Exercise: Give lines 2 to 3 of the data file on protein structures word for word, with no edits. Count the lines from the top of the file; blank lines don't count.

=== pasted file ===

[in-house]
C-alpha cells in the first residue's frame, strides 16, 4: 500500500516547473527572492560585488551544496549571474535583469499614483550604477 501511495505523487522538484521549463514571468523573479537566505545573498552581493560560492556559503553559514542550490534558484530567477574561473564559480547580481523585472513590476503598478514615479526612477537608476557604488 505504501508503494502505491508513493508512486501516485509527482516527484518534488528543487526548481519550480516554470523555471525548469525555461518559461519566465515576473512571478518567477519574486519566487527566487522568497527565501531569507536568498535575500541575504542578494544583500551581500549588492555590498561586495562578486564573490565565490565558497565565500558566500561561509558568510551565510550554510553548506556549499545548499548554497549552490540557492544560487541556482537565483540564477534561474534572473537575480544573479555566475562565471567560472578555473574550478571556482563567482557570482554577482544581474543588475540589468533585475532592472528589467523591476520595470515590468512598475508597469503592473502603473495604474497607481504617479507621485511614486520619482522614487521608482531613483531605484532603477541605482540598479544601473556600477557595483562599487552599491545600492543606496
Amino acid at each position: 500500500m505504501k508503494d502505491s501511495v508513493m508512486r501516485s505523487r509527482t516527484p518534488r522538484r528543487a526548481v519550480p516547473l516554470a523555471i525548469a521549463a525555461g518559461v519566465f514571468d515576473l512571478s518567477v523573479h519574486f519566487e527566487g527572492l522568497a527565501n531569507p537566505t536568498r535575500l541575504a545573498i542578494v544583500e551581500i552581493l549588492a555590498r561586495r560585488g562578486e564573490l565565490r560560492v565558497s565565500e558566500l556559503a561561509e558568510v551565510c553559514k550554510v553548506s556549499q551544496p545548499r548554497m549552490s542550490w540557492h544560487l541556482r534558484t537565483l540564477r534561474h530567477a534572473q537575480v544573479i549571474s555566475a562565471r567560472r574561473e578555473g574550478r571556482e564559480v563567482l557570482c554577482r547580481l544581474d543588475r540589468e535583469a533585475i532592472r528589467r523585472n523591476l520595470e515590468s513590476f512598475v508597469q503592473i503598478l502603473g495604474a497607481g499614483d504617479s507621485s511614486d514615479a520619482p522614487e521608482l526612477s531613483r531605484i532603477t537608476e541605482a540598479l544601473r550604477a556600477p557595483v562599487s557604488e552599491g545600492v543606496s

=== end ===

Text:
C-alpha cells in the first residue's frame, strides 16, 4: 500500500516547473527572492560585488551544496549571474535583469499614483550604477 501511495505523487522538484521549463514571468523573479537566505545573498552581493560560492556559503553559514542550490534558484530567477574561473564559480547580481523585472513590476503598478514615479526612477537608476557604488 505504501508503494502505491508513493508512486501516485509527482516527484518534488528543487526548481519550480516554470523555471525548469525555461518559461519566465515576473512571478518567477519574486519566487527566487522568497527565501531569507536568498535575500541575504542578494544583500551581500549588492555590498561586495562578486564573490565565490565558497565565500558566500561561509558568510551565510550554510553548506556549499545548499548554497549552490540557492544560487541556482537565483540564477534561474534572473537575480544573479555566475562565471567560472578555473574550478571556482563567482557570482554577482544581474543588475540589468533585475532592472528589467523591476520595470515590468512598475508597469503592473502603473495604474497607481504617479507621485511614486520619482522614487521608482531613483531605484532603477541605482540598479544601473556600477557595483562599487552599491545600492543606496
Amino acid at each position: 500500500m505504501k508503494d502505491s501511495v508513493m508512486r501516485s505523487r509527482t516527484p518534488r522538484r528543487a526548481v519550480p516547473l516554470a523555471i525548469a521549463a525555461g518559461v519566465f514571468d515576473l512571478s518567477v523573479h519574486f519566487e527566487g527572492l522568497a527565501n531569507p537566505t536568498r535575500l541575504a545573498i542578494v544583500e551581500i552581493l549588492a555590498r561586495r560585488g562578486e564573490l565565490r560560492v565558497s565565500e558566500l556559503a561561509e558568510v551565510c553559514k550554510v553548506s556549499q551544496p545548499r548554497m549552490s542550490w540557492h544560487l541556482r534558484t537565483l540564477r534561474h530567477a534572473q537575480v544573479i549571474s555566475a562565471r567560472r574561473e578555473g574550478r571556482e564559480v563567482l557570482c554577482r547580481l544581474d543588475r540589468e535583469a533585475i532592472r528589467r523585472n523591476l520595470e515590468s513590476f512598475v508597469q503592473i503598478l502603473g495604474a497607481g499614483d504617479s507621485s511614486d514615479a520619482p522614487e521608482l526612477s531613483r531605484i532603477t537608476e541605482a540598479l544601473r550604477a556600477p557595483v562599487s557604488e552599491g545600492v543606496s